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Int J Biol Sci. 2010 Dec 1;6(7):730-55.

Viral oncogenes, noncoding RNAs, and RNA splicing in human tumor viruses.

Author information

1
Tumor Virus RNA Biology Laboratory, HIV and AIDS Malignancy Branch, Center for Cancer Research, National Cancer Institute, National Institutes of Health, Bethesda, MD 20892, USA. zhengt@exchange.nih.gov

Abstract

Viral oncogenes are responsible for oncogenesis resulting from persistent virus infection. Although different human tumor viruses express different viral oncogenes and induce different tumors, their oncoproteins often target similar sets of cellular tumor suppressors or signal pathways to immortalize and/or transform infected cells. Expression of the viral E6 and E7 oncogenes in papillomavirus, E1A and E1B oncogenes in adenovirus, large T and small t antigen in polyomavirus, and Tax oncogene in HTLV-1 are regulated by alternative RNA splicing. However, this regulation is only partially understood. DNA tumor viruses also encode noncoding RNAs, including viral microRNAs, that disturb normal cell functions. Among the determined viral microRNA precursors, EBV encodes 25 from two major clusters (BART and BHRF1), KSHV encodes 12 from a latent region, human polyomavirus MCV produce only one microRNA from the late region antisense to early transcripts, but HPVs appears to produce no viral microRNAs.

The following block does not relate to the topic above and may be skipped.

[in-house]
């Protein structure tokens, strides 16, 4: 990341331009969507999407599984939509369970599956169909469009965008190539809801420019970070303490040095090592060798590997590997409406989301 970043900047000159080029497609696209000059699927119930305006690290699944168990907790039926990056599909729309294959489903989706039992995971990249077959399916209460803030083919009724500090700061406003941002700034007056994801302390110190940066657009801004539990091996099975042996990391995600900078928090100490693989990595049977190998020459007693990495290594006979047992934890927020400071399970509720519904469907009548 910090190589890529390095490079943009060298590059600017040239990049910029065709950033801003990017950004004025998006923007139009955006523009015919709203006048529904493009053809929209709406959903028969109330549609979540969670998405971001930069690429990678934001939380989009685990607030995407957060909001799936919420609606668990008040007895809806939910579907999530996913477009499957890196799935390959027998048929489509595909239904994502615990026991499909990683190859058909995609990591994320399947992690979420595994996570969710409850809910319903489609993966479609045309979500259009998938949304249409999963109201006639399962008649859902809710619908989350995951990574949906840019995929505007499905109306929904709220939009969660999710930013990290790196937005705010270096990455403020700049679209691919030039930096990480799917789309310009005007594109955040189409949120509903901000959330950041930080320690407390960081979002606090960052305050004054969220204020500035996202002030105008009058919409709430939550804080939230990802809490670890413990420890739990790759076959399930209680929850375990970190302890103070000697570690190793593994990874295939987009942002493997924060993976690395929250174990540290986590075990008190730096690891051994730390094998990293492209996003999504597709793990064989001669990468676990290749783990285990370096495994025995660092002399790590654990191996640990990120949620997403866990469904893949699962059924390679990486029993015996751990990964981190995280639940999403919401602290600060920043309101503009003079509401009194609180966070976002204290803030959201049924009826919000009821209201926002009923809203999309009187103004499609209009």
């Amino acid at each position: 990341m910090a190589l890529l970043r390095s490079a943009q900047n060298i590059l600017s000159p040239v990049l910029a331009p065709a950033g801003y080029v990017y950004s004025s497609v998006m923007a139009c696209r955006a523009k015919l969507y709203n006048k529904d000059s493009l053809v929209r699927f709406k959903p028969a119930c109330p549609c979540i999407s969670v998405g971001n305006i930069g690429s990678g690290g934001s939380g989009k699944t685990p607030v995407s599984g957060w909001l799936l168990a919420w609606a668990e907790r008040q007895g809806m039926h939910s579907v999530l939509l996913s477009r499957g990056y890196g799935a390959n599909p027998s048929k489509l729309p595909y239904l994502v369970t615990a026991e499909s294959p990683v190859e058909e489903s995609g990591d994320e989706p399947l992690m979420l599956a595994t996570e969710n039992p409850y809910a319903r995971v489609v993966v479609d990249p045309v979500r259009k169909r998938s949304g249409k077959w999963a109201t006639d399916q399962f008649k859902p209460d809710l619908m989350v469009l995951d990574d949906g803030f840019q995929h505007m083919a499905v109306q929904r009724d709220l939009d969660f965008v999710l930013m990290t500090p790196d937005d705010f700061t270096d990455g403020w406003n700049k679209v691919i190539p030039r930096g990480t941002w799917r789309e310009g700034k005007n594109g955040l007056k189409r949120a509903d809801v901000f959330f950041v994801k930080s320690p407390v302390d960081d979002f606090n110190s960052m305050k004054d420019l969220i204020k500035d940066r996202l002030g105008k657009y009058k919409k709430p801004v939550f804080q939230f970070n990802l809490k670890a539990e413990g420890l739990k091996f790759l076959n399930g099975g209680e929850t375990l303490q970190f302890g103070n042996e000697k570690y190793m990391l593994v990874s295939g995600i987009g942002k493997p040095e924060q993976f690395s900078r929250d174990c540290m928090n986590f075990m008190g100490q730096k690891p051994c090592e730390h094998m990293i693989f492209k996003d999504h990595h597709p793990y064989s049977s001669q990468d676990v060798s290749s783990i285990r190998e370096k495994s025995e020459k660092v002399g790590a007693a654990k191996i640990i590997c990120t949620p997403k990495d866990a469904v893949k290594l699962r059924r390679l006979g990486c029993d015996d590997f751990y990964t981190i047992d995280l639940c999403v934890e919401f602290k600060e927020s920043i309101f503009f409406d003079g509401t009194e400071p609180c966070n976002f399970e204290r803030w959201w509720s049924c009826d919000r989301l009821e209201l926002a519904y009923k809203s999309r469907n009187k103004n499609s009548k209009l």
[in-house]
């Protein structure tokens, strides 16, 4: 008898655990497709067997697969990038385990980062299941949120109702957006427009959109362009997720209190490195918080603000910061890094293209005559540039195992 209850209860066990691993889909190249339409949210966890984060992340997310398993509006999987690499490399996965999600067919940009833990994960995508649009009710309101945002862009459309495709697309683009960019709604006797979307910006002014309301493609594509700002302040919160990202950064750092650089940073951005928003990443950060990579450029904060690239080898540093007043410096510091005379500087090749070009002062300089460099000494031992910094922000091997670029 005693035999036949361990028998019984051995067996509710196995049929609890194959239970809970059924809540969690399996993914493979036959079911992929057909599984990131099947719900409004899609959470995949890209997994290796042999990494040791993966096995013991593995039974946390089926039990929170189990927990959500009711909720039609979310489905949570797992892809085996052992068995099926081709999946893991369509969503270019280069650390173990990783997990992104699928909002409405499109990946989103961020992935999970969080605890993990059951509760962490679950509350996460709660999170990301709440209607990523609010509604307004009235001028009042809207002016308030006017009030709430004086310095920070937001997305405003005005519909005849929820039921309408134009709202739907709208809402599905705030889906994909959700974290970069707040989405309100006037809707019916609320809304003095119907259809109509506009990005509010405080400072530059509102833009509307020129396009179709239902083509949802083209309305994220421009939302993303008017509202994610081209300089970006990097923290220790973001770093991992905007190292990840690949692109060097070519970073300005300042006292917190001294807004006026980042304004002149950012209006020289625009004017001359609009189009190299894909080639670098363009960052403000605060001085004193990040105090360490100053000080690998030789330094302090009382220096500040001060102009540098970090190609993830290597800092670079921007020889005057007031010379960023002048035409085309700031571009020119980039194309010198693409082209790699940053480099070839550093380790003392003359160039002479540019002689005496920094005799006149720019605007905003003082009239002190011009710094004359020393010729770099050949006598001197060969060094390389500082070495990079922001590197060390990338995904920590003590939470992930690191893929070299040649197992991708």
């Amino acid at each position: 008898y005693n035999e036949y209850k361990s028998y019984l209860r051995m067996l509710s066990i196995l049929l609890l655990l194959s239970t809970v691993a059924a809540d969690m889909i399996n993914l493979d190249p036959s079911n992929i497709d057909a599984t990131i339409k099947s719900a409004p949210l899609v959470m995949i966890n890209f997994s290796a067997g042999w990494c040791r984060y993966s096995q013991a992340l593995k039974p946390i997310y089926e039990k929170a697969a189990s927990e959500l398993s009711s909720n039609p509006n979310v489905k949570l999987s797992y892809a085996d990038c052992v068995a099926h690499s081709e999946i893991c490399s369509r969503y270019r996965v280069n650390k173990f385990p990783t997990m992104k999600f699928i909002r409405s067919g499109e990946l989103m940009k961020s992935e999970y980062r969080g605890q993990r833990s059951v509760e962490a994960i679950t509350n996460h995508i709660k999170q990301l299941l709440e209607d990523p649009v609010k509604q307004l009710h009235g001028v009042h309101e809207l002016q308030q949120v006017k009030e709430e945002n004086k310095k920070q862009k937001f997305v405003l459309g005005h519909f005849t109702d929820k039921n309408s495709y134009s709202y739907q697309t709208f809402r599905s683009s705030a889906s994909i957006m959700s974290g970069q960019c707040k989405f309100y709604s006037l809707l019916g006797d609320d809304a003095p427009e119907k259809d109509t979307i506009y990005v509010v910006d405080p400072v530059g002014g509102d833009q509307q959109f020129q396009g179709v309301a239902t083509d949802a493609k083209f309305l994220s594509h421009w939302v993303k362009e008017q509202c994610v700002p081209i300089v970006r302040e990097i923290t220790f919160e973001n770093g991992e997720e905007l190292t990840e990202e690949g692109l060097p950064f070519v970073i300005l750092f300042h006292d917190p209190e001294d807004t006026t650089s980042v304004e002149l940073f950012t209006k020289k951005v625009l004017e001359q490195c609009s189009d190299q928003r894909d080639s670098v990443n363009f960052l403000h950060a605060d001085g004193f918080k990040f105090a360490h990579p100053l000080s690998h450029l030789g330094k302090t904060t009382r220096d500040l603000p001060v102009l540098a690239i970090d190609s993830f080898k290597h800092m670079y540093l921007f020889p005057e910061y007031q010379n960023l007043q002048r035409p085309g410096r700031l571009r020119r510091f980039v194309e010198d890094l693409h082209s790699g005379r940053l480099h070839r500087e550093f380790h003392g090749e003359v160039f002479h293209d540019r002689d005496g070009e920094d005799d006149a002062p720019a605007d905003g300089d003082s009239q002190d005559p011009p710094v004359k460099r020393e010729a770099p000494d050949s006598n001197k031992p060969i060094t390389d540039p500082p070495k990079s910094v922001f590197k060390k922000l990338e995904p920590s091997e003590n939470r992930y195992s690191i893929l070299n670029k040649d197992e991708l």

KEYWORDS:

Epstein-Barr virus; Human papillomaviruses; Kaposi sarcoma-associated herpesvirus; RNA splicing; adenovirus; human T-cell leukemia virus; polyomavirus; viral microRNA; viral noncoding RNA

PMID:
21152115
PMCID:
PMC2999850
DOI:
10.7150/ijbs.6.730
[Indexed for MEDLINE]
Free PMC Article

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